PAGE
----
San Diego-based Empowered Energy Solutions said its solar system costing $184,000 to install will save the Santee clubhouse $338,000 in utility costs over the next 10 years and $824,000 over the next 25 years “We’re looking forward to this investment resulting in a reallocation of funds from our electricity bill to our mission to provide programming and services for the children of our community,” said Forrest Higgins, CEO, BGCEC. “We also see this as a learning opportunity to help expand our kids’ knowledge of going-green and be a good example of reducing the carbon footprint.” The solar system features 193 solar panels measuring 39-by-66 inches and covering about 3,600 square foot atop the Santee clubhouse roof. In addition to the 260-watt, poly-crystalline, black-frame photovoltaic solar panels, the system includes new HVAC controls and a LED lighting retrofit. The system features Empowered Energy Solutions’ Guardian energy monitoring and control system.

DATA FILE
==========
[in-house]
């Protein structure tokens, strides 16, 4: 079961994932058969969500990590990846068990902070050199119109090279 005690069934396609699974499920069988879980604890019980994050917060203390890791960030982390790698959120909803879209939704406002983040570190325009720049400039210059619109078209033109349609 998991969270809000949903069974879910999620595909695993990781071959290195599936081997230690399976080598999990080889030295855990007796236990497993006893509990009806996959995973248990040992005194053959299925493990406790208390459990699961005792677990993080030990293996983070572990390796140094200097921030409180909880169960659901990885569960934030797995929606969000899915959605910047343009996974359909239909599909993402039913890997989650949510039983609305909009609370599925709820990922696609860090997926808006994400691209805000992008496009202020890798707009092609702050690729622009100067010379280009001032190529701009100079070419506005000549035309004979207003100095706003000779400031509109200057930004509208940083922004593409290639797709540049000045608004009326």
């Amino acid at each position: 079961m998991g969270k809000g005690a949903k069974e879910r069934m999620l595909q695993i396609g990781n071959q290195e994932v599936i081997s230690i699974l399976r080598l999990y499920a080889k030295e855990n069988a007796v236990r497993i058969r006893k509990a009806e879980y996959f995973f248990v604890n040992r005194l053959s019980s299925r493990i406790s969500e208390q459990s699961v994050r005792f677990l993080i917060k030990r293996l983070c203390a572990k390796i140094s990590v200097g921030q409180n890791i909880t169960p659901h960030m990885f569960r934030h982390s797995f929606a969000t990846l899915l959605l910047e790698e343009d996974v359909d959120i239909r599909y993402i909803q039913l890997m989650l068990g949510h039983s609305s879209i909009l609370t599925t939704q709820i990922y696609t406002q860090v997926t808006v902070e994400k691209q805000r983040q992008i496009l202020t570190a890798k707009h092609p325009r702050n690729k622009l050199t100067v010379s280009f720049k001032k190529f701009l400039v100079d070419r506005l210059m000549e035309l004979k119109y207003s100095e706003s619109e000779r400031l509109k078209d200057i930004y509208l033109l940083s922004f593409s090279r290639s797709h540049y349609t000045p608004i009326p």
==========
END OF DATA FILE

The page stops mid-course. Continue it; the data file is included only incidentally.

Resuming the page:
The company said the Santee clubhouse marks its first installation in San Diego County of the Guardian system. Without the solar system, the company estimated the BGCEC’s current monthly utility of about $3,000 would increase to $12,500 a month after 25 years with a total payout during that time of $1.9 million. La Mesa Chamber Honors `Local Heroes’ The La Mesa Chamber of Commerce recently held its eighth annual “Salute to Local Heroes” dinner. The event included installation of board members, dinner, silent auction and recognition of seven local heroes from law enforcement, fire district, paramedic field and retired senior volunteer patrol. Honored at the event were: Jon Alva and Robert Ivery, paramedics, American Medical Response; Capt. Dave Hardenburger, Heartland Fire and Rescue; Detective Bucky Wright and Master Officer Lillie Chase, La Mesa Police Department (LMPD); Nonie Beach and Ray Rendina, La Mesa Police Department Retired Senior Volunteer Patrol (RSVP).